image/svg+xml43 VIII/1/2017 INTERDISCIPLINARIA ARCHAEOLOGICA NATURAL SCIENCES IN ARCHAEOLOGY homepage: http://www.iansa.eu Pedogenesis, Pedochemistry and the Functional Structure of the Waldhufendorf Field System of the Deserted Medieval Village Spindelbach, the Czech Republic Jan Horák a,b* , Tomáš Klír a a Institute of Archaeology, Faculty of Arts, Charles University, Celetná 20, 116 36 Prague 1, Czech Republic b Department of Ecology, Faculty of Environmental Sciences, Czech University of Life Sciences, Kamýcká 129, 165 21 Prague 6 – Suchdol, Czech Republic 1. Introduction Agricultural feld systems have been heavily studied in the central European area ( e.g. Klír 2008; 2016; Kötschke 1953; Krenzlin 1952; Krüger 1967; Lienau, Uhlig 1978). The main points of these studies were the villages identifcation and mapping in their terrain and the classifcation of the villages based on their feld systems. Other studies have been performed in Britain and elsewhere, generally in the north-western and northern parts of Europe (Frandsen 1983; Hall 2014; Christie, Stamper, Eds. 2012). These feld systems bear crucial information: not only about the agricultural practice of rural societies, but also about the fundamental agrarian, social, and environmental changes in Europe over the last millennium (Hofmann 2014; Klír 2010a; 2010b; Schreg 2013). That is to say, in European agrarian society, feld systems have refected the socio-economic organisation – and every feld pattern has been intrinsically connected with the specifc economic and social relations, as well as the agricultural practice (Hopcroft 1999, 15; De Moor et al. 2002; Thoen 2004). The spatial distribution of agricultural activities can also provide information about the “pure culture” (Jones 2009).The relationship between human settlement activities and the soil part of the biosphere has been intensively studied over the decades. Such intense study has introduced a wide spectrum of topics: the infuence of soils on the placement of human activities in the landscape; the interaction between human activities and their soils; soils as one of the basic archives of archaeological evidence; and also the role of human activity as a factor in the pedogenic direction (Bork et al. 1998; Walkington 2010). Nevertheless, there are also stimuli for more multi-disciplinary research, as many projects are still focused on either the historical or natural perspective, without bringing them together. For example, Rainer Schreg writes about the need to use an ecological Volume VIII ● Issue 1/2017 ● Pages 43–57 *Corresponding author. E-mail: jan_horak@email.cz ARTICLE INFO Article history: Received: 15 th December 2016Accepted: 5 th May 2017 DOI: http://dx.doi.org/ 10.24916/iansa.2017.1.4 Key words: Medieval colonisationMedieval-Modern Era transitionvillage economy feld system ecology podzolmulti-element analysisphosphorus ABSTRACT Spindelbach was a Waldhufendorf type of village, i.e. every household could manage its own felds independently of other households. Our study has importance for research on the economic and social development between the Medieval and Modern Era and for studies of human impact. Performing soil and geochemical mapping, we have identifed four geochemical factors in a clearly interpretable pattern: 1) general geology and soil environment (represented mainly by Al, Si, K, Ti, Rb, Sr and Zr) contrasting with the soil organic matter and with pollution coming from atmospheric deposition (P, As, Pb and LE – elements from H to Na); 2) modern pollution and possible historical human activity (mainly As and Pb vs Zn, Fe and Mn); 3) historical human activity related to the village (Zn and Sr); and 4) additional historical human activity of another spatial pattern (P). Although there was no unambiguous relation between podzolization and the human activities observed, generally podzol development was very rapid (it was positively observed on sites ploughed ca 600 years ago). Diferences among the households’ agricultural managements were observed; these could be based on: 1) types of land use in the village area; 2) management intensity; and 3) the subjective management preferences of the peasants. The diferences were manifested by their intensity and by their spatial distribution.
image/svg+xmlIANSA 2017 ● VIII/1 ● 43–57Jan Horák, Tomáš Klír: Pedogenesis, Pedochemistry and the Functional Structure of the Waldhufendorf Field System of the Deserted Medieval Village Spindelbach, the Czech Republic 44 approach in landscape archaeology, where traditional approaches usually only aim at the reconstruction of the environment (Schreg 2014). We see the question from the other side: an insufcient integration of archaeological and palaeoenvironmental methods with purely historic themes, as well as with historical periods (at least in the central-European context where environmental archaeology prevails in the research of prehistoric times).Soils on archaeological sites are studied in many ways: macroscopically (Kristiansen 2001), micromorphologically, and geochemically. Some studies are focused on using phosphorus (see Holliday, Gartner 2007), and there are also studies using multi-element analyses. These analyses are mostly focused on the diferentiation among basic archaeological features (houses, felds, hearths and so on), on the verifcation of human activities, and also on the analysis of the spatial distribution of these activities (Davidson et al. 2007; Nielsen, Kristiansen 2014; Roos, Nolan 2012; Wilson et al. 2009). The spatial extent of particular activities ( e.g. manuring) or land-use types (arable felds, pastures, meadows, or gardens) has also been studied (Entwistle et al. 1998; 2000; Salisbury 2013). Our research of Spindelbach is part of a series of projects focused on the medieval settlement and its transition into the Modern Era (summary by Klír 2010a; 2010b). Thematically, it belongs to the interest of European archaeology in the Medieval-Modern Era transition and the processes of social structure development, regional diversity, and economic history (Andersson et al. 2007; Cerman 2002; Cerman, Maur 2000; Petráň 1964; Scholkmann et al. 2009). The archaeological context of the Czech research into the Medieval settlement is relatively rich (Klír 2008; Krajíc 1983; Nováček 1995; Smetánka 1988; Smetánka, Klápště 1981; Smetánka et al. 1979; Vařeka et al. 2006). However, the majority of this research has avoided mountainous areas, where a combination of traditional agricultural subsistence with non-agricultural production took place (Klír 2010a; 2010b).We have chosen the village of Spindelbach for the following reasons: 1) its location in a mountainous area (on a ridge); 2) the preservation of at least part of its feld system terraces, enabling the identifcation of felds belonging to particular households; 3) it being a Waldhufendorf type of village, i.e. an economic system where every household could manage its felds completely independently of other households; 4) the presence of other historical activities unrelated to the village, but possibly infuencing geochemical and soil conditions – charcoal-burning sites and glassworks; 5) the possible presence of non-agrarian activities – iron processing – revealed by a previous reconnaissance of the site; and 6) previously-observed podzolization gradients enabling the study of its relation to human activities. Our aims were: 1) to perform detailed soil and geochemical mapping with respect to property ownership; 2) to identify geochemical tracers ( i.e. geochemical bearers of information) of past human activity ( e.g. phosphorus is the tracer mostly used); 3) to perform analyses and assess the spatial distribution of these tracers; 4) to evaluate possible diferences among parcel strips ( i.e. householder ownership) and also within the parcel strips, and thus fnd possible management intensities and attitudes among householders; and 5) to fnd and identify the possible relation between podzolization and human activity. 2. Materials and methods2.1 Study site The deserted Medieval village Spindelbach was located on a ridge of the Krušné Hory (Ore Mountains, Erzgebirge) in north-western Bohemia, ca 3 km NW from the small town of Výsluní, close to the Czech / German border (50°28 52.995 N, 13°11 42.143 E) – see Figure 1.The site (Figure 2 and Figure 2.1 in Supplementary Online Material – SOM) consists of a built-up area along the Prunéřovský stream (originally called Spindelbach) and the felds coming from it in the form of parcel strips aligned in a south-west to north-east direction (research into which is presented in this study). The main system of probes and places in the area of the researched feld system is based on the system of parcel strips numbered upwards with altitude, and distance, meaning the distance from households (since the main feld pattern is a linear one from households). The term “distance” always means the distance from the households in the direction of the strips – in the text, on plots, in fgures and in tables. The terms used for spatial descriptions are also related to distance from households: “village vicinity” being the area of felds up to a distance of ca 350 m, and the term “distant part” marks the area of felds between a distance of 950 to 1750 m. The “background area” marks the area around the background probes 100001 to 100005. The term “high altitude area” means the area above the last (13 th ) strip, which includes the background area. There are also other historical landscape features such as: charcoal burning sites (almost all over the researched area up to the distance of 750 m); agrarian stone heaps/mounds found only in the area of strips no. 8 to 12 to the maximum distance of 350 m; and glassworks (built-up area at the altitude of strip no. 10 and at Figure 1. Location of the study area in the Czech Republic near the Czech-German border. Grey areas indicate the spatial distribution of “Waldhufendorf” feld system type in central Europe (by Schröder, Schwarz 1969: map “Die ländlichen Ortsformen in Mitteleuropa gegen Ende des Mittelalters”).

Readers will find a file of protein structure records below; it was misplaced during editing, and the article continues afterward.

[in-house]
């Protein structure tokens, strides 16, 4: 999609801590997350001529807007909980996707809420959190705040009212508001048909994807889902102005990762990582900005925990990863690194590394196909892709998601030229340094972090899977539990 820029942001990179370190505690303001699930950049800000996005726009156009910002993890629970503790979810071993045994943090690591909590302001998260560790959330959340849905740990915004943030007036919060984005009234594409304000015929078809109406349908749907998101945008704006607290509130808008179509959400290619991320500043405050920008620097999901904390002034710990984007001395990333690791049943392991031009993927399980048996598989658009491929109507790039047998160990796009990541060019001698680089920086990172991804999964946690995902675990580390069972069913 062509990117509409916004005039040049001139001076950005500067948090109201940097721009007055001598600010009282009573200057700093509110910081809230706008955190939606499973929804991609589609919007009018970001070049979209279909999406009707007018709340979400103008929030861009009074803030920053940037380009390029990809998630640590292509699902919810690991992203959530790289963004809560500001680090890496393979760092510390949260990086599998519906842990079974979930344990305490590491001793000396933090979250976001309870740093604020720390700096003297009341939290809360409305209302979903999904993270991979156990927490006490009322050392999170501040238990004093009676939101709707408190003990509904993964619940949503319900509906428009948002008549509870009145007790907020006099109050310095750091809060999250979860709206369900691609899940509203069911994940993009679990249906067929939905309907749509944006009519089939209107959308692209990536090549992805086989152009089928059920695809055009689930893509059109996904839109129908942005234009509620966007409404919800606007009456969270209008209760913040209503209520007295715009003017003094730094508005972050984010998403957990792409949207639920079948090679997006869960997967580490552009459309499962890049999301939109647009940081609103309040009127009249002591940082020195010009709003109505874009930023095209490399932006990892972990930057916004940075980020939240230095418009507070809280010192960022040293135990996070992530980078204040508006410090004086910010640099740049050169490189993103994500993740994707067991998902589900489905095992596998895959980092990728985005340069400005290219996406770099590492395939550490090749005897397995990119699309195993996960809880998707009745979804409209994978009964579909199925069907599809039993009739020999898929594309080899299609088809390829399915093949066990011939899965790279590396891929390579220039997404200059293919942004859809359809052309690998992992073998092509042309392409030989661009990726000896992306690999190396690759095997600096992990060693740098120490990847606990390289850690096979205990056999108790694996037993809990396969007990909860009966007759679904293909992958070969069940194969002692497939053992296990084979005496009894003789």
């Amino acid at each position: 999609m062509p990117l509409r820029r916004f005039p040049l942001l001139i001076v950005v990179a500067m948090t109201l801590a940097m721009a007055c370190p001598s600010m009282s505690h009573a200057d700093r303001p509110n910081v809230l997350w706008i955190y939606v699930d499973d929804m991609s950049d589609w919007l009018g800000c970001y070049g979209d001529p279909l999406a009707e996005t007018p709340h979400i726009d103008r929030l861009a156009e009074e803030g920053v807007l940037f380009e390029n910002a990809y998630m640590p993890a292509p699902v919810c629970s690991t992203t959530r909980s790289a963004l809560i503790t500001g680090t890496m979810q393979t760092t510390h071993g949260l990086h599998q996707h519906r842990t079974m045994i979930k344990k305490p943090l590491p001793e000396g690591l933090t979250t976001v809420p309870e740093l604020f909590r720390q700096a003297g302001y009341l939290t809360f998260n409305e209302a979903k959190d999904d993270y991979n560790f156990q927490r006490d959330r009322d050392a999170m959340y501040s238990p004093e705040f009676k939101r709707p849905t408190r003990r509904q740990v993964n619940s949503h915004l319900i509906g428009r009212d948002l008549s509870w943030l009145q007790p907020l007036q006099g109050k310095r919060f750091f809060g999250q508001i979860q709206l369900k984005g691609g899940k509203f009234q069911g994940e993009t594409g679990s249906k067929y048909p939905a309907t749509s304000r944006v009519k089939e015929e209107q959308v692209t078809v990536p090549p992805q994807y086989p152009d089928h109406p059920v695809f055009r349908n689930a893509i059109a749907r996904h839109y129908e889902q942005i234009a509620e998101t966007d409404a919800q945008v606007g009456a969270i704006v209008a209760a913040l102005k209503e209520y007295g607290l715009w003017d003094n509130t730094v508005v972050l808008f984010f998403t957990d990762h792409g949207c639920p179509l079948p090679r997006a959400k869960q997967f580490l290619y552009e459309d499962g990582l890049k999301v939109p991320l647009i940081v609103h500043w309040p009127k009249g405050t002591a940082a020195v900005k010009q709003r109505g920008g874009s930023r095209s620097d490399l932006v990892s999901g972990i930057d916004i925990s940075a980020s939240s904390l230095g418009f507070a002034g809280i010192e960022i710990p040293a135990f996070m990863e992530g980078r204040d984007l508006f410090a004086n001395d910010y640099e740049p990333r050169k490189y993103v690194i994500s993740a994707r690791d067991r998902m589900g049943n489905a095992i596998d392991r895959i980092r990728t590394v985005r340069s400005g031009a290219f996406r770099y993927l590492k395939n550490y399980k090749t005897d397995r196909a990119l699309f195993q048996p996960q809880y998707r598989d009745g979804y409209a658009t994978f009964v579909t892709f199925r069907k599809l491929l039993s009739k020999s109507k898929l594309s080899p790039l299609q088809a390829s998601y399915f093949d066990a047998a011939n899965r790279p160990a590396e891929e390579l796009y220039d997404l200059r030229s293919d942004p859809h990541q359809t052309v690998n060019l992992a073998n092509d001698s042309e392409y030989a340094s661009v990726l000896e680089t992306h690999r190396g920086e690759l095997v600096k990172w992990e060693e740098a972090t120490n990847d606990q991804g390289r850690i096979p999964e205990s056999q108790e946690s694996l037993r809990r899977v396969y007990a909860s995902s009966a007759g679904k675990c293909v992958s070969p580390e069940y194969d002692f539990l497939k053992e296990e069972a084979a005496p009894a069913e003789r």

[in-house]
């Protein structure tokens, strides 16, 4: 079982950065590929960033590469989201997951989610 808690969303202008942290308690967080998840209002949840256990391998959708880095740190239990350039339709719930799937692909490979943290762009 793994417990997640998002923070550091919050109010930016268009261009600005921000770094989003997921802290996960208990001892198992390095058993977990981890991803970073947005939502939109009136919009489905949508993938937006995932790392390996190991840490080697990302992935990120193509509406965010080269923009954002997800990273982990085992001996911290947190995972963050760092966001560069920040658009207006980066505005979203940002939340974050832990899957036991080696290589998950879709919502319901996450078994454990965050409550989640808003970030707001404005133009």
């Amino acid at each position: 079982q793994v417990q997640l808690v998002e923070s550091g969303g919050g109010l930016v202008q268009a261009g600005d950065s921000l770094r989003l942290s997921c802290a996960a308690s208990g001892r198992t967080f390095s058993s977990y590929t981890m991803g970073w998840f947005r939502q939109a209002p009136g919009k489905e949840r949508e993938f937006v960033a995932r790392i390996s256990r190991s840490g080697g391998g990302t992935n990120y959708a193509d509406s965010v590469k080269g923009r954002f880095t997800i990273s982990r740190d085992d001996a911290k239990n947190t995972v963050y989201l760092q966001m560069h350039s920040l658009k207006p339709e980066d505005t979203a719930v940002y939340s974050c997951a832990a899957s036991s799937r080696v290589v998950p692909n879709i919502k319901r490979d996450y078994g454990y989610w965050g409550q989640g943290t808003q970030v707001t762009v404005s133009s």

image/svg+xmlIANSA 2017 ● VIII/1 ● 43–57Jan Horák, Tomáš Klír: Pedogenesis, Pedochemistry and the Functional Structure of the Waldhufendorf Field System of the Deserted Medieval Village Spindelbach, the Czech Republic 45 strip no. 4, at the distance of 750 m). There were 13 parcel strips identifed, mainly on the basis of LIDAR data and feldwork observation. There was a place for one or two possible parcel strips more, but it was impossible to decide their possible presence clearly due to the lack of any terrain marks or LIDAR data (the terrain there was merely fat). At higher altitudes, it was mainly peat bog terrain and thus we did not presume any parcel strips there. 2.2 History of the village The village came into existence in the 13 th century (probably in the second half, see Crkal, Černá 2009). There were also three glassworks in the area chronologically preceding the village’s existence with no clear functional connection to the village; there was probably some chronological hiatus between them. There are toponyms like “Glassberg” in Medieval-written sources, but with no notes about the glassworks themselves. It is therefore probable that the glassworks were abandoned by the time of the village’s foundation (Crkal, Černá 2009). The glassworks were located in the area of later village felds (strip 4, distance 750 m) and in the built up area at the altitude of strip 10 (Figure 2 and Figure 2.1 in SOM). There was also a third glassworks in the south-western part of the village vicinity. The frst written record concerning the village comes from 1356 (RBM VI, 175 No. 329; written as “Spinnelbach”), when it belonged to the Alamsdorf family. The last written source comes from 1481, when half of the village was sold (Profous 1951, 552; Sedláček 1923, 59). The Hasištejn dominion property, to which Spindelbach belonged at that time, was divided in 1490 and there was a note about Spindelbach in the division document, but only of Spindelbach as a forest and a fshpond, not a village (AČ V, 543). Therefore, it is presumed that the village had been abandoned sometime between 1481 and 1490. The toponym “Spindelbach” and its variants marking forests, fshponds, or meadows, were noted in written sources from the 16 th and 17 th centuries; it can also be found on the frst military mapping of the area from 1767, or on the stabile cadastre map from 1842 (Crkal, Černá 2009; Figures 13.6.1 to 13.6.5 in SOM). Spindelbach was a typical “Waldhufendorf” (or “Gelängefur” – e.g. Klír 2008, 158) village. We base this statement on these indications: 1) it was a typical village system in this region; 2) the preserved parcel strips system in the form of terraces was fairly regular and the strips were spatially connected to the individual households; and 3) our team is experienced in researching such villages and their feld systems ( e.g. Klír 2008; 2010a; 2010b; 2013; Klír, Kenzler 2009). Waldhufendorf was a regular feld system in central Europe, which was developed during the reclamation of woodland along middle to high altitude mountains during the High Middle Ages, i.e. from the 11 th to the 14 th century (Krüger 1967; see Figure 1 – grey areas). This feld system consisted of wide, long strips, almost equal in size to that of each farmstead, ideally ca 100 m×2300 m (Kuhn 1973; Krüger 1967, 109–110; see Figure 3). Spindelbach parcel strips were only about 50 to 55 m wide. The peasant farmstead lay at the head of the strip. Slightly curved, the strips were adapted to the topography. It is important to mention that the agrarian system was individualistic rather than communal. This means that each farmstead could make its own economic decisions regarding their cultivation independently, because each strip was easily accessible as a consequence of its compact position within the landholding (Lienau, Uhlig 1978, 216; Krüger 1967; Hopcroft 1999, 22–24). In the Modern Period, the original feld pattern was usually disrupted and the strips subdivided as a consequence of socio-economic diferentiation ( e.g. Born 1977, 167–170).